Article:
The journey in Peru continues. This land has already won my heart and I know it would be a very hard place to leave. This time I am heading down South towards mountains and slightly cooler climate.

First couple of days I spent exploring Sacred Valley. The charming village of Pisac is way quieter than it's counterpart Cusco and has a great artisanal market, perfect for picking up local crafts.

A short trek up the hill from the village one can find the ruins of Pisac. The path follows the river and up the agricultural plains built by the Incas. Truly breathtaking and you can avoid purchasing bolletico touristico as there are no guards on this side of the ruins. It is a 3 hour unmarked hike up the hill, so better be prepared.

Next stop - salt mines of Maras. A myriad of salt crusted terraces nestle against the steep mountain side, creating a truly breathtaking view, even better for the fact that these salt mines exist since pre-Incan times. The mines are a short ride from Maras town and are easily reached with collectivos and taxis

We did not arrange transportation for the way back so were forced to hike up the hill. Friendly locals came to our rescue and gave us a lift in the back of their truck. So in case you do not fancy a long walk, better fix with the taxi driver your trip back to the city. I have a soft spot for open air driving though :)

The village of Maras - tiny with not much to do but checking out the views and the people.

The next big adventure was going to be the obligatory Machu Picchu. I spent a few days in Cusco researching my options. Machu Picchu being THE destination in the South, there are many ways to get there, most of which tend to be very expensive.

I decided to take a minibus to Hidroeléctrica followed by a 3 hour trek along the train tracks to reach Aguas Calientes, the town at the bottom of Machu Picchu. This was a lot cheaper than taking a train (standard option) and seemed to give a little more of a taste of adventure. This tour, even though not a classic one, is still pretty touristic. There are plenty of operations in Cusco that arrange small busses to Hidroeléctrica, so organising it wasn't hard at all. The bus ride takes 7 hours and goes along a serpentine dirt road prone to land slides and car sickness. We did get stuck behind one of the land slides, but with the help of a few people and shovels, the road was soon passable again.

Trekking along the train tracks is super easy, the views are amazing and there are enough people not to worry about getting lost or your safety.

The trains do pass from time to time hence one should be careful when going through tunnels. They are pretty slow and make sure to beep loud enough to let you know they are coming.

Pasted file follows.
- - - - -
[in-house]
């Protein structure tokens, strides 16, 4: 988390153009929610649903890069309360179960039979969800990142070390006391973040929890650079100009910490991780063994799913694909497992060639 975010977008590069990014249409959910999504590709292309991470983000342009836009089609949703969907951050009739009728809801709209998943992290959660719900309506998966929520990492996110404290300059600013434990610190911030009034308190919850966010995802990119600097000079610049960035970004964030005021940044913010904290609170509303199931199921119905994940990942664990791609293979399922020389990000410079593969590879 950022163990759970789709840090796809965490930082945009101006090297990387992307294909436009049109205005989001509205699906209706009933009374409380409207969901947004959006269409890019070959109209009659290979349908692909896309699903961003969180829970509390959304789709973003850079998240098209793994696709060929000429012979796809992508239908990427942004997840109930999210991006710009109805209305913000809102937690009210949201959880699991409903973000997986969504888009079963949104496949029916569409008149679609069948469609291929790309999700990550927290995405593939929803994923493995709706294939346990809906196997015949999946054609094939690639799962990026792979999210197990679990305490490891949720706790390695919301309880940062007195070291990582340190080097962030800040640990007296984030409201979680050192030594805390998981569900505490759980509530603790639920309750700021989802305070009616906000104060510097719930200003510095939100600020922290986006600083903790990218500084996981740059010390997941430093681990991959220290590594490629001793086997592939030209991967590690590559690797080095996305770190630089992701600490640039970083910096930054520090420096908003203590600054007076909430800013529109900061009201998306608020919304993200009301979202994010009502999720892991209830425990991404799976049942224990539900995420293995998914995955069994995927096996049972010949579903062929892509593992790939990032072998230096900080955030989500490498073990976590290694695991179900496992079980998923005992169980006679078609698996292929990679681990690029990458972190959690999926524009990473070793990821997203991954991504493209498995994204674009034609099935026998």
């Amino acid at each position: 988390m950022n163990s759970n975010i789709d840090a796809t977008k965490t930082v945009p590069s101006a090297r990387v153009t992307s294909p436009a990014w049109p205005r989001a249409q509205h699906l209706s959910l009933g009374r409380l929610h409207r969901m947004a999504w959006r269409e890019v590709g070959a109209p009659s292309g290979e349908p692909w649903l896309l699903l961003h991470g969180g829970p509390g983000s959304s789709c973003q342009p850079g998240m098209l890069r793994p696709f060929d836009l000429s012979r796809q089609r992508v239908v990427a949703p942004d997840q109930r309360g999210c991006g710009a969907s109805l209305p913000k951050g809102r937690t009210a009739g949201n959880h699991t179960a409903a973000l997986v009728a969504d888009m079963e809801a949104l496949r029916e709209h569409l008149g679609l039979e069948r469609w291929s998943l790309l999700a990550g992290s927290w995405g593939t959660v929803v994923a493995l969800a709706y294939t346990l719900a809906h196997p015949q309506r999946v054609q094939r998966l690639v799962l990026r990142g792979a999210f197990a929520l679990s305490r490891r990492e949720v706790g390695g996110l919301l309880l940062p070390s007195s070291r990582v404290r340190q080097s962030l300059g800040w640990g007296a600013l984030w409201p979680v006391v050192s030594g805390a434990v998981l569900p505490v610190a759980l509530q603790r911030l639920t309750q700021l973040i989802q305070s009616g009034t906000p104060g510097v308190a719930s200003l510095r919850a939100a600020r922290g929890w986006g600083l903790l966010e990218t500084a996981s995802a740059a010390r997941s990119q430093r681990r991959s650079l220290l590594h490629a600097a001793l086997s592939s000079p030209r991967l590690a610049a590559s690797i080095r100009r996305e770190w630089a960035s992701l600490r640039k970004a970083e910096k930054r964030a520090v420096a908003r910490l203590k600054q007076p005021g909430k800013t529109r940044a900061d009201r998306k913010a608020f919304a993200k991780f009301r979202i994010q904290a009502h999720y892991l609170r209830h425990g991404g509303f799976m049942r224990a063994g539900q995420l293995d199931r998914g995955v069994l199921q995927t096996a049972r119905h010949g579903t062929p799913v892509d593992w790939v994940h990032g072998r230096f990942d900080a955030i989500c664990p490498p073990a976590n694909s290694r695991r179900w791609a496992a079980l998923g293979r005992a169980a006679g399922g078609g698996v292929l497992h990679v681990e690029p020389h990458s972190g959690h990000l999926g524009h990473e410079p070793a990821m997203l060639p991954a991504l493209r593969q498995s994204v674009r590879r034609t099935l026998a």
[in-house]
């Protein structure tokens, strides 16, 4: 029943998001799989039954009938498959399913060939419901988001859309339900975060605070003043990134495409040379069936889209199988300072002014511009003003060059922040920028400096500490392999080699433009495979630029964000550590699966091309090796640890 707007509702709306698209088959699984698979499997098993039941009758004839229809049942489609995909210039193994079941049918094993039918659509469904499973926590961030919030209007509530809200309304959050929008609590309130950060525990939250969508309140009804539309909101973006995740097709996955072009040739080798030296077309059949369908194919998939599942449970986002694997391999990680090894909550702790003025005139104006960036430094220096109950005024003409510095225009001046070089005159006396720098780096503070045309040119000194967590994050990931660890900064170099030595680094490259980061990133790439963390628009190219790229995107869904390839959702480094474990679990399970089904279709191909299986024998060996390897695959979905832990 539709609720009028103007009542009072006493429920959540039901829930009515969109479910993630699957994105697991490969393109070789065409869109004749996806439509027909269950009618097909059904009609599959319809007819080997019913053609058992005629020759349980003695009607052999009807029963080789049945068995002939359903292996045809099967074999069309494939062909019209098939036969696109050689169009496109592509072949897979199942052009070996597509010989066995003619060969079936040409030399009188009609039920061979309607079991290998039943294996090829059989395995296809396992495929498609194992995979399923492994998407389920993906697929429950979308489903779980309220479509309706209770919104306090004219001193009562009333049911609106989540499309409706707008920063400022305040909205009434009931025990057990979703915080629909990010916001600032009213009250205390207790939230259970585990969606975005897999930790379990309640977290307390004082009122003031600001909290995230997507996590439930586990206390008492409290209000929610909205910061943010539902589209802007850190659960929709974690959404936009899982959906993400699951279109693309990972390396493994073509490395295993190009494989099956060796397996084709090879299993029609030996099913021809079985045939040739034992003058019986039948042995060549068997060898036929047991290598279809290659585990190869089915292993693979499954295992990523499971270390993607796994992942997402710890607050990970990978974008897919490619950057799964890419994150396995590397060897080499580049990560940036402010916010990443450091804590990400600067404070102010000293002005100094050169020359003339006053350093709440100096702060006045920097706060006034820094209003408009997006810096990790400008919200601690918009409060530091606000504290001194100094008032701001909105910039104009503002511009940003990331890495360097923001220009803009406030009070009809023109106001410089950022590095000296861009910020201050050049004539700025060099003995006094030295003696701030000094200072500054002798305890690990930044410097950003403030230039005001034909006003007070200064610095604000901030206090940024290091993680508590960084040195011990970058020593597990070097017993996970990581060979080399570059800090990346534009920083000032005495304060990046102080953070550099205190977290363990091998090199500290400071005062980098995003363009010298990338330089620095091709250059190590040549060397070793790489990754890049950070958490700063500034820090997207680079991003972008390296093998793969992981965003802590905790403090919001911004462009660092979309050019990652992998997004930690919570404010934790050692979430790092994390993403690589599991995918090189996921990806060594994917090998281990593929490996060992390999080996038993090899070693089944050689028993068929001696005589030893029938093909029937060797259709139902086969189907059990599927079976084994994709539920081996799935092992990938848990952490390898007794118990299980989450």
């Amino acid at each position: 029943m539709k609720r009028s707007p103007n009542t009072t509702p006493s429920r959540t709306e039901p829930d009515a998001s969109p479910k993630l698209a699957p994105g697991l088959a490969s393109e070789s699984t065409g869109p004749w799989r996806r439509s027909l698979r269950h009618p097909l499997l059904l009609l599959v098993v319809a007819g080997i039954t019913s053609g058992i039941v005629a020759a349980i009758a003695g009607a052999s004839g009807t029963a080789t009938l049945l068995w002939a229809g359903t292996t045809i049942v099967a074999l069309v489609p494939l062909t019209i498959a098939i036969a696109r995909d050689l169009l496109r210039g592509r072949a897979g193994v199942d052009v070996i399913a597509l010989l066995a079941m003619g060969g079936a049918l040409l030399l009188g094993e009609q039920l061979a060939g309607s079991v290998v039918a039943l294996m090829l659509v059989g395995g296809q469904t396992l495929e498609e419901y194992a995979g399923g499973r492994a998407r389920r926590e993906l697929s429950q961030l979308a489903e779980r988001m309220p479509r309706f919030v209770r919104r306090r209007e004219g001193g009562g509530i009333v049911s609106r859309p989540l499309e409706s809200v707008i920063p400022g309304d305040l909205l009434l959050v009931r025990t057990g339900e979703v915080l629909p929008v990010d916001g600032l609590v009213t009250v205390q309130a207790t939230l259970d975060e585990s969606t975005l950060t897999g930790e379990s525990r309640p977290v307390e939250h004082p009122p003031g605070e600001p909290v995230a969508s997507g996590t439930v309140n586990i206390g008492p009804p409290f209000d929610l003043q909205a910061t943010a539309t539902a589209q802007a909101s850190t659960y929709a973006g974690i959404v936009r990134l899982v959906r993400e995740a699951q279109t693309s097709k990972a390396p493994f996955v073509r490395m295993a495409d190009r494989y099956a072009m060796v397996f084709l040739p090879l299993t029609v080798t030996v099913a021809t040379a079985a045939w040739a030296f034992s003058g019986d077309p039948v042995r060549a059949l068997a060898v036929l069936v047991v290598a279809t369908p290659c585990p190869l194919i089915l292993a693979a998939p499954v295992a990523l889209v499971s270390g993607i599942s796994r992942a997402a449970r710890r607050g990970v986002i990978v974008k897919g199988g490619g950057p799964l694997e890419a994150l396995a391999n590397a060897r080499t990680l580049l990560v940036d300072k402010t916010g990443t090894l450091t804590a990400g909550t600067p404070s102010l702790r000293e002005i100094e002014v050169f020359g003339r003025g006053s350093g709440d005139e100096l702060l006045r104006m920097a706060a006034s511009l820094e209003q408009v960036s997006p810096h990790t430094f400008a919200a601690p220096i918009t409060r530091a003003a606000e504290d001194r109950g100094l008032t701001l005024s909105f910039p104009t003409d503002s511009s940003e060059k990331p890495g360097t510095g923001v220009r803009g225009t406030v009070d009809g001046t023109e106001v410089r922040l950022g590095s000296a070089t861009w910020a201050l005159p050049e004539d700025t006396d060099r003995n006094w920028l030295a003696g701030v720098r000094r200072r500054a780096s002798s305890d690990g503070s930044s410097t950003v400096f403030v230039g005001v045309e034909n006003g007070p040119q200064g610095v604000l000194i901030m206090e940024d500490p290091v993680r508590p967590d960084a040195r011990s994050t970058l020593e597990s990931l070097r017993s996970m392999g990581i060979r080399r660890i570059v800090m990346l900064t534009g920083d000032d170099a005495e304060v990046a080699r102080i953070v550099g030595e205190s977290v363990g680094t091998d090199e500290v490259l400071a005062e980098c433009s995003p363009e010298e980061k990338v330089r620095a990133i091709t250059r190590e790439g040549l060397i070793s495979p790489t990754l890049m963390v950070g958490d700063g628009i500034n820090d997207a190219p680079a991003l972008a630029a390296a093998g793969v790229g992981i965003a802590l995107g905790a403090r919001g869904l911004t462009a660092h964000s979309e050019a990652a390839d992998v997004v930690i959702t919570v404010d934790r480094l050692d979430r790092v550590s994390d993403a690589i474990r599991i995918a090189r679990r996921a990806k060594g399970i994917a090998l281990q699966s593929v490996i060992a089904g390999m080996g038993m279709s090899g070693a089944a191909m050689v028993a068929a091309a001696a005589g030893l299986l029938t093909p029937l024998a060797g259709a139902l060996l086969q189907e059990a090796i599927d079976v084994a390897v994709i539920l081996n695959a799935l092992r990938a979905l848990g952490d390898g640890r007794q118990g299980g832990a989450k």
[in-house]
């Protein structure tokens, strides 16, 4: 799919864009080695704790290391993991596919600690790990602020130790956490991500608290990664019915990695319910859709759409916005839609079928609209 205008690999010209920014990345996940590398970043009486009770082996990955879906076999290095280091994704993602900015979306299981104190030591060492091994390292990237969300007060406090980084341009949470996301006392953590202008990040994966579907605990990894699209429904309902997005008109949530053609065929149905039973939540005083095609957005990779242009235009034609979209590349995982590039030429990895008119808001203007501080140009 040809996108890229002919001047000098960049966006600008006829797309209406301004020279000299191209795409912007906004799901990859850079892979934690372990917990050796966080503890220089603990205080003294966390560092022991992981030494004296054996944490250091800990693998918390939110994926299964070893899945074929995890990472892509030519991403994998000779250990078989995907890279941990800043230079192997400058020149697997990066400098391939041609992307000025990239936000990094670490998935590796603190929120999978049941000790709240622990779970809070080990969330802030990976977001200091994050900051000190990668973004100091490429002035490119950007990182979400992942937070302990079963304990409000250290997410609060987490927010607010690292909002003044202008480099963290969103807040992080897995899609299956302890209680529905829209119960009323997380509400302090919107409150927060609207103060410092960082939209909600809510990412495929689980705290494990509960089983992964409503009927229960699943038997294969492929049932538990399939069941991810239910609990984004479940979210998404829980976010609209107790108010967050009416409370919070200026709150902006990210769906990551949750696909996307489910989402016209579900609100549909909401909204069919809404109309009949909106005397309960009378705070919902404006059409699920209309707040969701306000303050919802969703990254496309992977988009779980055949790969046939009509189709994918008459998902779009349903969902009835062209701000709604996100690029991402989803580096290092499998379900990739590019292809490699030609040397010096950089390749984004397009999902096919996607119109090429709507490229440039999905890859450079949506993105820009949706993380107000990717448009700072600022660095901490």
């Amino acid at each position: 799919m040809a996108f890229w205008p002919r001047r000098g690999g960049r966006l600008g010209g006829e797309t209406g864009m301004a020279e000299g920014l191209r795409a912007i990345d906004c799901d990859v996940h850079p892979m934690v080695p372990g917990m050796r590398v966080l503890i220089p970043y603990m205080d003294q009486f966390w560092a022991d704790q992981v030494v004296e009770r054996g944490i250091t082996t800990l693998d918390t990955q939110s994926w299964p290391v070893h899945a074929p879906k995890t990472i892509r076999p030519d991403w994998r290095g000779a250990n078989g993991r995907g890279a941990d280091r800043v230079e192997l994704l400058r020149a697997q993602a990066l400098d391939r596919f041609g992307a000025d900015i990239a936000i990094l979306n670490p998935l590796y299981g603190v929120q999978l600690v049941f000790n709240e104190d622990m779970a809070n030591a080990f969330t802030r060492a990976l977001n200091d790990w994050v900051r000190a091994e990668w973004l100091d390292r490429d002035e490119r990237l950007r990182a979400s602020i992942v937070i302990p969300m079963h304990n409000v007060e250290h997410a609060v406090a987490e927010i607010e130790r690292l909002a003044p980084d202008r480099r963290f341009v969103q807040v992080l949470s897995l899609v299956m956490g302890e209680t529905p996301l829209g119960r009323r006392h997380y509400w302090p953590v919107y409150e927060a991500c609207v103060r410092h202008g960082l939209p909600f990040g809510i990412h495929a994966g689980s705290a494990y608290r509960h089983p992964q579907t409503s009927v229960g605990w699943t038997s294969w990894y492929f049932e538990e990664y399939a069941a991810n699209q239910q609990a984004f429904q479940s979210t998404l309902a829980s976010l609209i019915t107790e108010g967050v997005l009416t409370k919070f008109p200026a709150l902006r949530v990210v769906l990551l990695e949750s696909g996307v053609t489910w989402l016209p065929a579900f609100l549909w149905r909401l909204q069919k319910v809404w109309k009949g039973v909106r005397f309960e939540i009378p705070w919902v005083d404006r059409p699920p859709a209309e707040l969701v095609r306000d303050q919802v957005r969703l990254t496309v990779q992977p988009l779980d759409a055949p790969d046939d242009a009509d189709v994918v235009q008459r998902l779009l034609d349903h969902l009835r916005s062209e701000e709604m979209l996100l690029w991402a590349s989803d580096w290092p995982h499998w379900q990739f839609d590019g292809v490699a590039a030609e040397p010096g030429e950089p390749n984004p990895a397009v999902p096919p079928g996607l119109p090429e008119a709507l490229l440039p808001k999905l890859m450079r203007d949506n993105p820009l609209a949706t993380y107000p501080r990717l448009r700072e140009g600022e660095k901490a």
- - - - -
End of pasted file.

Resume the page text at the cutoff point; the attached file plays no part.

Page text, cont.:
4:30am the next day I was ready to go up, of course on foot! It is a pretty hard climb that we did in record 45min, thanks to the motivation of Sebastien, my climbing partner for that day. It is definitely a good idea to have some coca leaves handy and plenty of water, my whole body was burning half way through the trek and demanding help! The rush was worth it though. We were one of the first ones to enter, so could marvel at totally deserted ruins and were greeted by some very relaxed llamas.

The stone work is amazing! It was true bliss just to have a chance to wander through these corridors and marvel at the details.

After an hour of roaming through it's alleyways, we headed for Wayna Picchu mountain. This was another hard climb up very steep set of stairs to bring us over the Machu Picchu itself.

Only 200 people are allowed up here at a time, so you need to make sure you book the ticket before you come to Machu Picchu. Once we were up, it became pretty clear why they are so strict with the number of people. The top of the mountain is really just a peak high up in the clouds with very limited place to accommodate people.

It took a while for the clouds to clear but once they did, the view was truly amazing. You are just above the ruins looking down onto this marvel of architecture and nature.

Having enjoyed the view, we went down to continue exploring the site itself. In this time the fog fully cleared and revealed the sheer grandness of the ruins.

After an exciting few days dedicated to Machu Picchu, I got back to Cusco. The city is a mix of tradition, architecture, art, great food and hipster cafes. I loved wondering it's winding streets, taking photos and breathing in cool air. It is a great place to unwind and enjoy the luxuries of a tourist town.

And I did stay here way longer than I planned for, falling in love with the place along the way :)

On this note I would have to bid good bye to Peru to start my journey in Columbia. Could have stayed here much longer, but the road is calling! Hope to be back soon.